Gloucester

Deadly work

Man at the Wheel ,  Fisherman's Memorial Cenotaph, in Gloucester.

Man at the Wheel, Fisherman's Memorial Cenotaph, in Gloucester.

“There are houses in Gloucester where groves have been worn into the floorboards by women pacing past an upstairs window, looking out to sea….If fishermen lived hard, it was no doubt because they died hard as well.’’

— Sebastian Junger, in The Perfect Storm (1997)

“Gloucester Harbor”” (circa 1877), by Richard Morris Hunt

“Gloucester Harbor”” (circa 1877), by Richard Morris Hunt




'Come home to Gloucester town'

The “Dogtown’’ part of the Gloucester Moors, about 2008.

The “Dogtown’’ part of the Gloucester Moors, about 2008.

“Gloucester Harbor’ (1873) (oil on canvas), by Winslow Homer.

“Gloucester Harbor’ (1873) (oil on canvas), by Winslow Homer.

“Man at the Wheel,’’ Fisherman's Memorial Cenotaph, in Gloucester.

“Man at the Wheel,’’ Fisherman's Memorial Cenotaph, in Gloucester.

“A mile behind is Gloucester town
    Where the fishing fleets put in,
    A mile ahead the land dips down
    And the woods and farms begin.
    Here, where the moors stretch free
    In the high blue afternoon,
    Are the marching sun and talking sea,
    And the racing winds that wheel and flee
    On the flying heels of June.

    Jill-o'er-the-ground is purple blue,
    Blue is the quaker-maid,
    The wild geranium holds its dew
    Long in the boulder's shade.
    Wax-red hangs the cup
    From the huckleberry boughs,
    In barberry bells the grey moths sup,
    Or where the choke-cherry lifts high up
    Sweet bowls for their carouse.

    Over the shelf of the sandy cove
    Beach-peas blossom late.
    By copse and cliff the swallows rove
    Each calling to his mate.
    Seaward the sea-gulls go,
    And the land-birds all are here;
    That green-gold flash was a vireo,
    And yonder flame where the marsh-flags grow
    Was a scarlet tanager.

    This earth is not the steadfast place
    We landsmen build upon;
    From deep to deep she varies pace,
    And while she comes is gone.
    Beneath my feet I feel
    Her smooth bulk heave and dip;
    With velvet plunge and soft upreel
    She swings and steadies to her keel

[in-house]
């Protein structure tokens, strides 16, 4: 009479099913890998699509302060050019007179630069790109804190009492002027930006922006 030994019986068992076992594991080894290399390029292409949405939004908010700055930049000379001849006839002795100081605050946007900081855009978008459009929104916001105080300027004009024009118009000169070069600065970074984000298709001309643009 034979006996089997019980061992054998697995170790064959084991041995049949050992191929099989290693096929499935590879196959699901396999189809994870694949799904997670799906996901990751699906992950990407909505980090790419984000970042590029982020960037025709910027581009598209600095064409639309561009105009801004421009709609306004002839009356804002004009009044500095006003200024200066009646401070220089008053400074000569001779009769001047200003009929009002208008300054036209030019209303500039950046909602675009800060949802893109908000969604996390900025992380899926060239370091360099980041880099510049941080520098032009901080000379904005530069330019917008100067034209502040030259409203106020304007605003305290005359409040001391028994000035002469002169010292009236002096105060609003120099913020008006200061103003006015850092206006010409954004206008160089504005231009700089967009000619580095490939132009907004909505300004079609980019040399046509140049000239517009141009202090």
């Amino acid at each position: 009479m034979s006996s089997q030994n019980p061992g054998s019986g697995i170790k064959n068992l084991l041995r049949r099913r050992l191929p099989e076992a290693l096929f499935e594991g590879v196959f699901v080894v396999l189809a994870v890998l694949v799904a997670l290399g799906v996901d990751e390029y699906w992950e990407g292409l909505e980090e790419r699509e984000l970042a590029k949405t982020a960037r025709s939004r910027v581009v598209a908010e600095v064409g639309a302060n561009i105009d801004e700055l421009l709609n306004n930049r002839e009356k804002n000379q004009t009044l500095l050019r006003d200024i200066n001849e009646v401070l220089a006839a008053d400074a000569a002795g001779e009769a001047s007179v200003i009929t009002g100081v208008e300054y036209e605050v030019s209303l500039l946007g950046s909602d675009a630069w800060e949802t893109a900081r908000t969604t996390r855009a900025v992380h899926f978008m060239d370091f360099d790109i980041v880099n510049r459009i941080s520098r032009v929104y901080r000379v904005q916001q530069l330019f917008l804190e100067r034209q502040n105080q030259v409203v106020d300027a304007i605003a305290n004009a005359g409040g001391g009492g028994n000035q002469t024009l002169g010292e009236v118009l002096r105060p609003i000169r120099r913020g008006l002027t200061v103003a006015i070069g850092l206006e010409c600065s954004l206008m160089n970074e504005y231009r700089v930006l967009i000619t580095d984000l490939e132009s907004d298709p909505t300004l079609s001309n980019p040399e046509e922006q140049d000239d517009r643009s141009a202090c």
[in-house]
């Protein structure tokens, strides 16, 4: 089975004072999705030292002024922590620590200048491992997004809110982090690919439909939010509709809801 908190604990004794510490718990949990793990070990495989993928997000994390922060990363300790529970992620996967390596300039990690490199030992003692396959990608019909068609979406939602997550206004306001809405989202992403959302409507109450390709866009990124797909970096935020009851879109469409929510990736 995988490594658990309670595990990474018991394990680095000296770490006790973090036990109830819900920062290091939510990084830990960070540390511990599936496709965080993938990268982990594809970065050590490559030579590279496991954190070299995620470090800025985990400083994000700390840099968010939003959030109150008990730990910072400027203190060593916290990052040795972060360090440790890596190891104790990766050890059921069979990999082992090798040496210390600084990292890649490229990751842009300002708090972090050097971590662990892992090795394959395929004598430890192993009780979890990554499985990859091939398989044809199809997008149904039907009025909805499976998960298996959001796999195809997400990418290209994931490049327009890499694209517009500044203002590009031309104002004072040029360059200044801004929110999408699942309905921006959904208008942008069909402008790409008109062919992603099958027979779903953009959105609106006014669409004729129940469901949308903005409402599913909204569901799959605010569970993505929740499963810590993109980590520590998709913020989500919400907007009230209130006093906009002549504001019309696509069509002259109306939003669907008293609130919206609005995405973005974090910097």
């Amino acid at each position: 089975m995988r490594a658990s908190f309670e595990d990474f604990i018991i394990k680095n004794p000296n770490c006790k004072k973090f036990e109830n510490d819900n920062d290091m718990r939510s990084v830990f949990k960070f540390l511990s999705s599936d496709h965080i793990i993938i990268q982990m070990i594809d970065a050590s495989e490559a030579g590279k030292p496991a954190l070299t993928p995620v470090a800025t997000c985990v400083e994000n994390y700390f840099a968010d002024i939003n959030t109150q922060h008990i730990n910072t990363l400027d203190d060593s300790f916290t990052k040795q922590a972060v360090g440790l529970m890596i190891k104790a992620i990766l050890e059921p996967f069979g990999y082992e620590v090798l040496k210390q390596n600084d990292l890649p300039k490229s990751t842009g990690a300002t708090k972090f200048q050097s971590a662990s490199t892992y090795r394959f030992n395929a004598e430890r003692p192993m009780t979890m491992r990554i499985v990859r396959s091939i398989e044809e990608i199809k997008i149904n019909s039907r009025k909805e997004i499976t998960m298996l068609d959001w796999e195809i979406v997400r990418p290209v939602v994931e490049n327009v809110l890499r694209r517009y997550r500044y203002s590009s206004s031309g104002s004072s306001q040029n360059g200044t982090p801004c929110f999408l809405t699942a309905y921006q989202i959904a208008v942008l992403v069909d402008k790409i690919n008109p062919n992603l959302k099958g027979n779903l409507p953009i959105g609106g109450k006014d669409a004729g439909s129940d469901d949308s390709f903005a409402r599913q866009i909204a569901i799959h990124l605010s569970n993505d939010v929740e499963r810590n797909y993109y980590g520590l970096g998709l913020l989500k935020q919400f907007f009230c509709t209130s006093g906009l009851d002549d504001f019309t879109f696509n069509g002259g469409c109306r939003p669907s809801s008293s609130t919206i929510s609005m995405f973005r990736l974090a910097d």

Like a gallant, gallant ship.

    These summer clouds she sets for sail,
    The sun is her masthead light,
    She tows the moon like a pinnace frail
    Where her phosphor wake churns bright.
    Now hid, now looming clear,
    On the face of the dangerous blue
    The star fleets tack and wheel and veer,
    But on, but on does the old earth steer
    As if her port she knew.

    God, dear God! Does she know her port,
    Though she goes so far about?
    Or blind astray, does she make her sport
    To brazen and chance it out?
    I watched when her captains passed:
    She were better captainless.
    Men in the cabin, before the mast,
    But some were reckless and some aghast,
    And some sat gorged at mess.

    By her battened hatch I leaned and caught
    Sounds from the noisome hold,--
    Cursing and sighing of souls distraught
    And cries too sad to be told.
    Then I strove to go down and see;
    But they said, "Thou art not of us!"
    I turned to those on the deck with me
    And cried, "Give help!" But they said, "Let be:
    Our ship sails faster thus."

    Jill-o'er-the-ground is purple blue,
    Blue is the quaker-maid,
    The alder-clump where the brook comes through
    Breeds cresses in its shade.
    To be out of the moiling street
    With its swelter and its sin!
    Who has given to me this sweet,
    And given my brother dust to eat?
    And when will his wage come in?

    Scattering wide or blown in ranks,
    Yellow and white and brown,
    Boats and boats from the fishing banks
    Come home to Gloucester town.
    There is cash to purse and spend,
    There are wives to be embraced,
    Hearts to borrow and hearts to lend,